Blalock-Taussig shunt

A.Prof Frank Gaillard et al.

Blalock-Taussig shunt, also known as Blalock-Thomas-Taussig shunt, is a palliative procedure performed in patients with tetralogy of Fallot (prior to the ability to repair the defect) to increase the pulmonary blood flow. 

Originally the shunt sacrificed the subclavian artery (with a distal ligation) and the proximal portion is routed downwards to an end to side anastomosis with the ipsilateral branch of the pulmonary artery. The modified BT shunt nowadays uses a synthetic graft, usually expanded polytetrafluoroethylene (Gore-Tex®). 

History and etymology

The procedure was named after Alfred Blalock (surgeon to first perform this procedure) and Helen Taussig (paediatric cardiologist, who designed the shunt). Vivien Thomas, who was Blalock's laboratory technician, developed the procedure in laboratory dogs and adapted instruments for the first human surgery from those used on the experimental animals. The procedure was first performed in a 15-month-old girl with tetralogy of Fallot in November 1944 at Johns Hopkins University Hospital in Baltimore, Maryland (USA).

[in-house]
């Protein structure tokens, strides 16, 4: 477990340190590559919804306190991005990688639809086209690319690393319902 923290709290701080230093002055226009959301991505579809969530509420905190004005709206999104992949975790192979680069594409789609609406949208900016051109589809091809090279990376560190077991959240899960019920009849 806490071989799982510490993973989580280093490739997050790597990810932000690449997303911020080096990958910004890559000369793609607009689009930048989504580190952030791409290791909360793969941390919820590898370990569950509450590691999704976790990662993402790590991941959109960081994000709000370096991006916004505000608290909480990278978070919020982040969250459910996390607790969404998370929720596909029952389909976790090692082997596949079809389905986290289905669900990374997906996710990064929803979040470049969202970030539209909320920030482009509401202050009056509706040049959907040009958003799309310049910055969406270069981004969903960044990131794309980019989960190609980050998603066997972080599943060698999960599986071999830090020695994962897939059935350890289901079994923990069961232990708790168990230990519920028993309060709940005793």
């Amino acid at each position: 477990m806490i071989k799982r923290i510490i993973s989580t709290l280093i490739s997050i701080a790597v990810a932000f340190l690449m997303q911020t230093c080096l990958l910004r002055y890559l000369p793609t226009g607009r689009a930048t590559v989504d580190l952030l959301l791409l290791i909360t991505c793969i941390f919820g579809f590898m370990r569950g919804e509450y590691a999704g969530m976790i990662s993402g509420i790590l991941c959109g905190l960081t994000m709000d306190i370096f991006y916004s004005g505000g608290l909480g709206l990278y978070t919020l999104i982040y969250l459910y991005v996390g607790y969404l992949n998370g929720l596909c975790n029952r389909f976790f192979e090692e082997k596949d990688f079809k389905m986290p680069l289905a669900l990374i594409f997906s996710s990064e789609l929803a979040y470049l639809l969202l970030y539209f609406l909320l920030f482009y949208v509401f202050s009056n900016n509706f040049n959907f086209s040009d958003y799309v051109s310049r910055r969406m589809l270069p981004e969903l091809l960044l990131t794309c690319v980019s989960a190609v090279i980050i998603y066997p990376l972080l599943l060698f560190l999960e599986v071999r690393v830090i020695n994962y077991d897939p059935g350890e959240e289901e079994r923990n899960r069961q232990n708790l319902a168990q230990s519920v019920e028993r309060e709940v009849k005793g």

Congenital heart disease

There is more than one way to present the variety of congenital heart diseases. Whichever way they are categorised, it is helpful to have a working understanding of normal and fetal circulation, as well as an understanding of the segmental approach to imaging in congenital heart disease.

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Article information

rID: 8485
Section: Gamuts
Synonyms or Alternate Spellings:
  • BT shunt
  • Blalock Taussig procedure
  • "Blue-baby" operation
  • Blalock-Thomas-Taussig Shunt

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Cases and figures

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    Case 3: modified BT shunt
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